By Alex Waterman
By supplanting al-Qaeda as a major influence on North African jihadists, ISIS poses a threat to volatile and fragile North African states. Recognising the reasons for ISIS’ influence with North Africa’s youthful population of would-be jihadists is essential to blocking its expanding influence.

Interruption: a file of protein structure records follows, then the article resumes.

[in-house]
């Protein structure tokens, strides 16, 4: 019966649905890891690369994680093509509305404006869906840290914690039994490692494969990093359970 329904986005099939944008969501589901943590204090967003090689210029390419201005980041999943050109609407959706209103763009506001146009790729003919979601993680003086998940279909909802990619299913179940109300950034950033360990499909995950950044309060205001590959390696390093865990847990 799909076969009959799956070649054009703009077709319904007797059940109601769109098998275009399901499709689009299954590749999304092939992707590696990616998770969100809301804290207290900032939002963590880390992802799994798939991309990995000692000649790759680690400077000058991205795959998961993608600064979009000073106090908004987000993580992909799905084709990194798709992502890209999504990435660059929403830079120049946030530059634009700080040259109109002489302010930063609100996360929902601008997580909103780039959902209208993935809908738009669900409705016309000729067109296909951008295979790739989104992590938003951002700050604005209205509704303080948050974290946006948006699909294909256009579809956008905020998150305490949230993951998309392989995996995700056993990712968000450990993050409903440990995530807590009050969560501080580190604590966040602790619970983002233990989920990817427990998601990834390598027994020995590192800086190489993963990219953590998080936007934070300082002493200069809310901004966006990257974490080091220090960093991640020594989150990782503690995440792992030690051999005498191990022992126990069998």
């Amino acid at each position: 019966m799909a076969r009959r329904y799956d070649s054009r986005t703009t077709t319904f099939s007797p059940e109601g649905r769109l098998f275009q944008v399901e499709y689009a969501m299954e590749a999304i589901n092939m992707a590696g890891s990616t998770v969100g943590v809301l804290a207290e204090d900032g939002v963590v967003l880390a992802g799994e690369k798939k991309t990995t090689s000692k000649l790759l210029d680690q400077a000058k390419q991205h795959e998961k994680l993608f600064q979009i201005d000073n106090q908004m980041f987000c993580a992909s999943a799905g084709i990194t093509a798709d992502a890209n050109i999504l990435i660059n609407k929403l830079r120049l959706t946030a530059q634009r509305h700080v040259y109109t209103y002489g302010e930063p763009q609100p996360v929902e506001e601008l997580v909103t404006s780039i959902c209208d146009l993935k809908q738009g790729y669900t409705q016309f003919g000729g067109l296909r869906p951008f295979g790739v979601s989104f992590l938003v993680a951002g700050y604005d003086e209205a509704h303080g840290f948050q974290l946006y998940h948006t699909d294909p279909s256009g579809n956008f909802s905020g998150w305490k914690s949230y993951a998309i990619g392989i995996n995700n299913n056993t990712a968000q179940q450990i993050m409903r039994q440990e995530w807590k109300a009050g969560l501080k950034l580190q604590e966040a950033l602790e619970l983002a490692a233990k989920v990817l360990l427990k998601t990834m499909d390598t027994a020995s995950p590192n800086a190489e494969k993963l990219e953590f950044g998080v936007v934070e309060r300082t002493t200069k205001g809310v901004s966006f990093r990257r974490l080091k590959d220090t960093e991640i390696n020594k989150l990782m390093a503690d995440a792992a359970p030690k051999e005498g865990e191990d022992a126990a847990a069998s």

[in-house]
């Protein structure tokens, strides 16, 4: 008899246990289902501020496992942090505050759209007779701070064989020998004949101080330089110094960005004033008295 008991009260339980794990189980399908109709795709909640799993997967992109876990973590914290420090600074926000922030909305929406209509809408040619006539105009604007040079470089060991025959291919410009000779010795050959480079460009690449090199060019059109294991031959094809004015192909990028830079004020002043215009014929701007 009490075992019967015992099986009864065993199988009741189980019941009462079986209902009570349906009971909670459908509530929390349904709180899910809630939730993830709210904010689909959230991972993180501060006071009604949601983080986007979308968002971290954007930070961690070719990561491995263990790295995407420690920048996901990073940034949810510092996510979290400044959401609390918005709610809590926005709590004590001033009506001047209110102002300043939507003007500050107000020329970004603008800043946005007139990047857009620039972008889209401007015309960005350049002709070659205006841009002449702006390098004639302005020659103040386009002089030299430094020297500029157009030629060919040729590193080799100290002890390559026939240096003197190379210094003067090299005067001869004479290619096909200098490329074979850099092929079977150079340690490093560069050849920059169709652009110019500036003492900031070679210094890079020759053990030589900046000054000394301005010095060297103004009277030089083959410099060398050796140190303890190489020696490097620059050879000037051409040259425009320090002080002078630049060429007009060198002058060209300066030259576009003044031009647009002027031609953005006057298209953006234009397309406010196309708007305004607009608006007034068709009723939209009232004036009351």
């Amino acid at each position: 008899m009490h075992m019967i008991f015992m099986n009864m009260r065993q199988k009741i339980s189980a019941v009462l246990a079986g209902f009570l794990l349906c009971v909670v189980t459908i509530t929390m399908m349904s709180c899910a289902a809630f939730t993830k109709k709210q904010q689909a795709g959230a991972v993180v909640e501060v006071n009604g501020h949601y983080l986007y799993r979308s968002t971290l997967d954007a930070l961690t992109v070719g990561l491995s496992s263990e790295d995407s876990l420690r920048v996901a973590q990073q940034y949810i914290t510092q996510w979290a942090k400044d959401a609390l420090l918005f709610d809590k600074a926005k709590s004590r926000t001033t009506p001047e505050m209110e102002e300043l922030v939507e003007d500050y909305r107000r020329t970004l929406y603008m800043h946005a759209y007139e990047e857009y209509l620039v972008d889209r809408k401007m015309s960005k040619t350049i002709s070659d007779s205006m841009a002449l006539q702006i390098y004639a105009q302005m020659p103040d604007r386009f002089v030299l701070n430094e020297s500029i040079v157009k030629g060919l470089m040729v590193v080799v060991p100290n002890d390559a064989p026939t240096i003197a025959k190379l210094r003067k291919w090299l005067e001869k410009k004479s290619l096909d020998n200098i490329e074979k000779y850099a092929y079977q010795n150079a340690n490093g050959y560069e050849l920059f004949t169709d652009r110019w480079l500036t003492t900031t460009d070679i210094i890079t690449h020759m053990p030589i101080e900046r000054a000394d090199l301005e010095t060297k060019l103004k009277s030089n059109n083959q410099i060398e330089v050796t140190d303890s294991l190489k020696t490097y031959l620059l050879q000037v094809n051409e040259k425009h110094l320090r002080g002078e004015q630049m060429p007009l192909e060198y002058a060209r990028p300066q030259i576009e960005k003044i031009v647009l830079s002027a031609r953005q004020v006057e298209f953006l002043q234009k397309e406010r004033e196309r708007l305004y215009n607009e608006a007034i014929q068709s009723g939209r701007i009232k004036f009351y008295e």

The key jihadist insurgencies in North Africa are choosing to pledge allegiance to the Islamic State of Iraq and Syria (ISIS). The Islamic fundamentalist group that had declared an Islamic State, or caliphate, in territories its solders have captured in Iraq and Syria has inspired tactics and propaganda of the African insurgencies it is mentoring, and also provides practical support by training and giving experience to fighters who then carry out in Africa what they learned on the battlefields of the Middle East. ISIS’ goal in North Africa is to assist insurgency groups to establish Islamic states in their respective countries. These states would then become part of a larger Islamic caliphate that, as envisioned by ISIS, would dominate the globe in time. North African Islamic states would be strategic allies to ISIS as it controls its own state from the remnants of Iraq and Syria.